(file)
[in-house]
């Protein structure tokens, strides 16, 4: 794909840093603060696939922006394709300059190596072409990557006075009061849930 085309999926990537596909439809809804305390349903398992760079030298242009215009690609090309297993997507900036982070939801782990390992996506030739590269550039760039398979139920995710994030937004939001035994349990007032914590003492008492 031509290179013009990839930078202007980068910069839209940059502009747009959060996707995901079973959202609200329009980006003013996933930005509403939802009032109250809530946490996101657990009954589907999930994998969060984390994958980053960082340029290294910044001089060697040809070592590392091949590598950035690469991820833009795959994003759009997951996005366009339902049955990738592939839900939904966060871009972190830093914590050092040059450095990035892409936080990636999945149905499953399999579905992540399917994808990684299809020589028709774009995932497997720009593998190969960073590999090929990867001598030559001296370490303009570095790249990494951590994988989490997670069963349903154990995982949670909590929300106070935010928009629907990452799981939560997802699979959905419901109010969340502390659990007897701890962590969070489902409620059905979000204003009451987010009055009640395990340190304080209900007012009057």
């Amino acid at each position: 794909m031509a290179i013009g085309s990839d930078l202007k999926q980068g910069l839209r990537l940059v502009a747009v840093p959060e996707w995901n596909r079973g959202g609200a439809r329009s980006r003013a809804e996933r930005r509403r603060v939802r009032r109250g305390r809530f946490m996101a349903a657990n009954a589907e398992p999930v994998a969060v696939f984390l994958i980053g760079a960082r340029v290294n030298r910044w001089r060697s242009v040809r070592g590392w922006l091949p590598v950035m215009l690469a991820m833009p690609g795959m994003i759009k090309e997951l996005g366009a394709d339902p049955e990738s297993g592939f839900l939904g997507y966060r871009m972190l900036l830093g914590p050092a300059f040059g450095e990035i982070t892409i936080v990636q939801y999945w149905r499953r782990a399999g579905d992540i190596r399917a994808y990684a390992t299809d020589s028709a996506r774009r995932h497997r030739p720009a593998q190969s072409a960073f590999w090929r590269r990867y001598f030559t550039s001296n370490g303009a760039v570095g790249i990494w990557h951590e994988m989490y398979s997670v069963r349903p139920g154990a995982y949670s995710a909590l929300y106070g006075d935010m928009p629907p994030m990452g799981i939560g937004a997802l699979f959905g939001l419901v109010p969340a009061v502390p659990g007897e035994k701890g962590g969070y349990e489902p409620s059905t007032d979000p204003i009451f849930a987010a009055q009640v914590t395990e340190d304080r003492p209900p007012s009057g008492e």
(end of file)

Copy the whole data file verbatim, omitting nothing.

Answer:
[in-house]
């Protein structure tokens, strides 16, 4: 794909840093603060696939922006394709300059190596072409990557006075009061849930 085309999926990537596909439809809804305390349903398992760079030298242009215009690609090309297993997507900036982070939801782990390992996506030739590269550039760039398979139920995710994030937004939001035994349990007032914590003492008492 031509290179013009990839930078202007980068910069839209940059502009747009959060996707995901079973959202609200329009980006003013996933930005509403939802009032109250809530946490996101657990009954589907999930994998969060984390994958980053960082340029290294910044001089060697040809070592590392091949590598950035690469991820833009795959994003759009997951996005366009339902049955990738592939839900939904966060871009972190830093914590050092040059450095990035892409936080990636999945149905499953399999579905992540399917994808990684299809020589028709774009995932497997720009593998190969960073590999090929990867001598030559001296370490303009570095790249990494951590994988989490997670069963349903154990995982949670909590929300106070935010928009629907990452799981939560997802699979959905419901109010969340502390659990007897701890962590969070489902409620059905979000204003009451987010009055009640395990340190304080209900007012009057």
């Amino acid at each position: 794909m031509a290179i013009g085309s990839d930078l202007k999926q980068g910069l839209r990537l940059v502009a747009v840093p959060e996707w995901n596909r079973g959202g609200a439809r329009s980006r003013a809804e996933r930005r509403r603060v939802r009032r109250g305390r809530f946490m996101a349903a657990n009954a589907e398992p999930v994998a969060v696939f984390l994958i980053g760079a960082r340029v290294n030298r910044w001089r060697s242009v040809r070592g590392w922006l091949p590598v950035m215009l690469a991820m833009p690609g795959m994003i759009k090309e997951l996005g366009a394709d339902p049955e990738s297993g592939f839900l939904g997507y966060r871009m972190l900036l830093g914590p050092a300059f040059g450095e990035i982070t892409i936080v990636q939801y999945w149905r499953r782990a399999g579905d992540i190596r399917a994808y990684a390992t299809d020589s028709a996506r774009r995932h497997r030739p720009a593998q190969s072409a960073f590999w090929r590269r990867y001598f030559t550039s001296n370490g303009a760039v570095g790249i990494w990557h951590e994988m989490y398979s997670v069963r349903p139920g154990a995982y949670s995710a909590l929300y106070g006075d935010m928009p629907p994030m990452g799981i939560g937004a997802l699979f959905g939001l419901v109010p969340a009061v502390p659990g007897e035994k701890g962590g969070y349990e489902p409620s059905t007032d979000p204003i009451f849930a987010a009055q009640v914590t395990e340190d304080r003492p209900p007012s009057g008492e």